The purge provoked a fierce backlash among Conservative centrists. On Wednesday, a group of almost 100 Tory MPs said the PM’s order to expel moderates was “wrong in principle and bad practical politics”.

In a tweet announcing his decision, Jo Johnson, who has been an MP for nine years and is a business minister said “in recent weeks I’ve been torn between family loyalty and the national interest”.

“It’s an unresolvable tension and time for others to take on my roles as MP and minister,” he said, adding “over and out”.

While he didn’t explain further, he was reportedly furious at the purge of so many of his colleagues whose views he shared.

Labour MEP Theresa Griffin joked that it was “the first example of a politician stepping down to spend less time with their family”.

Conservative MP Mark Garnier said it was “so sad” to see Jo Johnson leave.

“Having worked with him as a minister I known him as an outstanding, hard working and clever individual,” Garnier said.

A Number 10 spokesman said Jo Johnson had been “a brilliant, talented minister and a fantastic MP”, and the prime minister “as both a politician and brother understands this will not have been an easy matter for Jo”.

An unnamed MP told the BBC that Jo Johnson had “killed” his brother by resigning at such a pivotal moment.

The brothers have long differed over Brexit. In November 2018, Jo Johnson criticised his brother’s “false prospectus” and “fantasy promises” in the Brexit referendum.

Responding to the news, sister Rachel Johnson, a writer and journalist who joined the Liberal Democrats in 2017 in protest against Brexit, said her family “avoids the topic of Brexit especially at meals as we don’t want to gang up on the PM!”.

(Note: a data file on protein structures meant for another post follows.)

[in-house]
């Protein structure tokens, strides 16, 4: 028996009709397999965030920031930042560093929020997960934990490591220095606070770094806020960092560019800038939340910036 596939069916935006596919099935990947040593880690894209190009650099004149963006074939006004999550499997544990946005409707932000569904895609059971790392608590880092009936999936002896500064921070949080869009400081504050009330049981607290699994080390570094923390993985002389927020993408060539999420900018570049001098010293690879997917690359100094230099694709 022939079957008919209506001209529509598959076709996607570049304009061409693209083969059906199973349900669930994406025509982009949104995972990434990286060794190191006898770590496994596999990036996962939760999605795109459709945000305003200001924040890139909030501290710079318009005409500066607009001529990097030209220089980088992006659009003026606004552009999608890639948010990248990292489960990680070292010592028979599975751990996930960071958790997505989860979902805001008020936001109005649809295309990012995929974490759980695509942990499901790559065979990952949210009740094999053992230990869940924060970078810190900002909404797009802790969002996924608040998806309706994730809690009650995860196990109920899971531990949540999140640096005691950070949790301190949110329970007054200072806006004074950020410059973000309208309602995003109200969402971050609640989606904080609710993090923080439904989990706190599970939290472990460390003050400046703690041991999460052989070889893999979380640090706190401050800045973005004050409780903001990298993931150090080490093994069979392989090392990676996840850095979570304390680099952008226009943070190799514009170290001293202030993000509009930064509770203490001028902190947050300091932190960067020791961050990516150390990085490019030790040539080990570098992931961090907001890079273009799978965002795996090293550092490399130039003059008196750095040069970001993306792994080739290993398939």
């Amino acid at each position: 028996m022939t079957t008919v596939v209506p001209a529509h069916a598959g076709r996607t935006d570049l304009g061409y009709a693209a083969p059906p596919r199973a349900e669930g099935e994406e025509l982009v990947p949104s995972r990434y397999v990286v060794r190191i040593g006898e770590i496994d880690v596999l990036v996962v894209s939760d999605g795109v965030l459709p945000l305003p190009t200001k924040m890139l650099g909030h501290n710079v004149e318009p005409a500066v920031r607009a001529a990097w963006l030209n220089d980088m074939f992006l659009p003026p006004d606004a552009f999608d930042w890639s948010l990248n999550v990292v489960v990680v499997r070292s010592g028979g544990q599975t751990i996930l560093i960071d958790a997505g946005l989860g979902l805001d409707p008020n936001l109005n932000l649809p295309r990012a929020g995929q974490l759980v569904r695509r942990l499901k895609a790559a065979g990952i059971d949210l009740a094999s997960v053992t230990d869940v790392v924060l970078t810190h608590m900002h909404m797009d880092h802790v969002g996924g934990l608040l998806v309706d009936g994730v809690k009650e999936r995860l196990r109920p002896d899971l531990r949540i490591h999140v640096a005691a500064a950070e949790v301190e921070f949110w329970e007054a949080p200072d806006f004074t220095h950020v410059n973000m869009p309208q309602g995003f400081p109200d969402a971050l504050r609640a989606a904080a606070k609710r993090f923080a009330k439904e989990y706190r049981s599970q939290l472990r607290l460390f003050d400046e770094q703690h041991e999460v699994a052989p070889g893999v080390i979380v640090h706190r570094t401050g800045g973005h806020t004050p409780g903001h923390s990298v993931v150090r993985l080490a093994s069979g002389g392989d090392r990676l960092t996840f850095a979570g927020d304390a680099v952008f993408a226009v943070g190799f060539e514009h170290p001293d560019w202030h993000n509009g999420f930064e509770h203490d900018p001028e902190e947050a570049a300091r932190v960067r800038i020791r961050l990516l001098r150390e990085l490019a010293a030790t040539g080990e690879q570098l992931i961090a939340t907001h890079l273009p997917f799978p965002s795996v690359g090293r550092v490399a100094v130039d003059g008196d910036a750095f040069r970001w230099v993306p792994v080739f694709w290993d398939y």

A general election is imminent in the UK after the Boris Johnson government lost its majority in Parliament.

However, opposition parties are blocking the Prime Minister’s push for a snap election, saying they first want to make sure a law passes and receives royal assent to prevent the government choosing a no-deal Brexit on October 31.

Boris Johnson’s purge of disloyal MPs is not unprecedented – in 1993 John Major withdrew the government whip from nine MPs who had refused to support him on implementing an EU treaty into British law.

But in that case the whip was later restored – while this time Downing Street is reportedly determined to make sure all current rebels lose their seats in the upcoming election, replaced by loyal newcomers who would not block a no-deal Brexit.

But the purge includes some very senior figures.

Nicholas Soames, a 37-year House of Commons veteran who is also Winston Churchill’s grandson, was among the Tory rebels who criticised Boris Johnson for his recent tactics in parliament on Wednesday.

“I am truly very sad that it should end in this way,” he said, pointing out that he had always voted for the government’s Brexit deal to pass the Parliament.

“Which is more than can be said for my right hon. Friend the Prime Minister, the Leader of the House and other members of the Cabinet whose serial disloyalty has been such an inspiration to so many of us,” he added.

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